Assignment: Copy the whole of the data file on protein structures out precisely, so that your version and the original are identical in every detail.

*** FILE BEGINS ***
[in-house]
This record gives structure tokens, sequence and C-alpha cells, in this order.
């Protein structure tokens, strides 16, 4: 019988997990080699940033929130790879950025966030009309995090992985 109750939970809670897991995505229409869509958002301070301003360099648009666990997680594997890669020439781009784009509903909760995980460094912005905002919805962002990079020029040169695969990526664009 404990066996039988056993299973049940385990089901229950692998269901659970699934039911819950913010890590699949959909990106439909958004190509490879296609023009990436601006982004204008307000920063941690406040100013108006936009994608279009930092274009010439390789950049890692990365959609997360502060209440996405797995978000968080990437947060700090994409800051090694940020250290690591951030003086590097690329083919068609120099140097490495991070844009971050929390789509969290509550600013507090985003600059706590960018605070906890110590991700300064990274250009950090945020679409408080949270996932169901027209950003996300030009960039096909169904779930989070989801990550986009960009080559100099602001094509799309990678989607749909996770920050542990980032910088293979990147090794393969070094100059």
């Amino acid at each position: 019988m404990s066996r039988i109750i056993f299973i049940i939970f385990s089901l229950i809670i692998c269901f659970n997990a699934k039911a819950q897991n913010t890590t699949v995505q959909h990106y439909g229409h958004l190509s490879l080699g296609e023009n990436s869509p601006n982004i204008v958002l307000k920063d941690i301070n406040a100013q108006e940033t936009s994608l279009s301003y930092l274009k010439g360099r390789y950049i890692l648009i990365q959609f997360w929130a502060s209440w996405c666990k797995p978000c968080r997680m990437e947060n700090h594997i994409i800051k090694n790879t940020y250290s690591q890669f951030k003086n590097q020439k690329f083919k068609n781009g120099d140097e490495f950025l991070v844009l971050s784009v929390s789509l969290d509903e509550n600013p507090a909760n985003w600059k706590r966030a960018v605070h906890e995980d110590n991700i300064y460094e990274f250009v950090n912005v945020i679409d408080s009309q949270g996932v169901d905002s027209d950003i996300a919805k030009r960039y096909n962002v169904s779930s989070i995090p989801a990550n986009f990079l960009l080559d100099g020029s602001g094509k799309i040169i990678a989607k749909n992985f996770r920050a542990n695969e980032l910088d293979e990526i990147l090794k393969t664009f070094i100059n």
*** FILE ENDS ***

[in-house]
This record gives structure tokens, sequence and C-alpha cells, in this order.
């Protein structure tokens, strides 16, 4: 019988997990080699940033929130790879950025966030009309995090992985 109750939970809670897991995505229409869509958002301070301003360099648009666990997680594997890669020439781009784009509903909760995980460094912005905002919805962002990079020029040169695969990526664009 404990066996039988056993299973049940385990089901229950692998269901659970699934039911819950913010890590699949959909990106439909958004190509490879296609023009990436601006982004204008307000920063941690406040100013108006936009994608279009930092274009010439390789950049890692990365959609997360502060209440996405797995978000968080990437947060700090994409800051090694940020250290690591951030003086590097690329083919068609120099140097490495991070844009971050929390789509969290509550600013507090985003600059706590960018605070906890110590991700300064990274250009950090945020679409408080949270996932169901027209950003996300030009960039096909169904779930989070989801990550986009960009080559100099602001094509799309990678989607749909996770920050542990980032910088293979990147090794393969070094100059």
């Amino acid at each position: 019988m404990s066996r039988i109750i056993f299973i049940i939970f385990s089901l229950i809670i692998c269901f659970n997990a699934k039911a819950q897991n913010t890590t699949v995505q959909h990106y439909g229409h958004l190509s490879l080699g296609e023009n990436s869509p601006n982004i204008v958002l307000k920063d941690i301070n406040a100013q108006e940033t936009s994608l279009s301003y930092l274009k010439g360099r390789y950049i890692l648009i990365q959609f997360w929130a502060s209440w996405c666990k797995p978000c968080r997680m990437e947060n700090h594997i994409i800051k090694n790879t940020y250290s690591q890669f951030k003086n590097q020439k690329f083919k068609n781009g120099d140097e490495f950025l991070v844009l971050s784009v929390s789509l969290d509903e509550n600013p507090a909760n985003w600059k706590r966030a960018v605070h906890e995980d110590n991700i300064y460094e990274f250009v950090n912005v945020i679409d408080s009309q949270g996932v169901d905002s027209d950003i996300a919805k030009r960039y096909n962002v169904s779930s989070i995090p989801a990550n986009f990079l960009l080559d100099g020029s602001g094509k799309i040169i990678a989607k749909n992985f996770r920050a542990n695969e980032l910088d293979e990526i990147l090794k393969t664009f070094i100059n």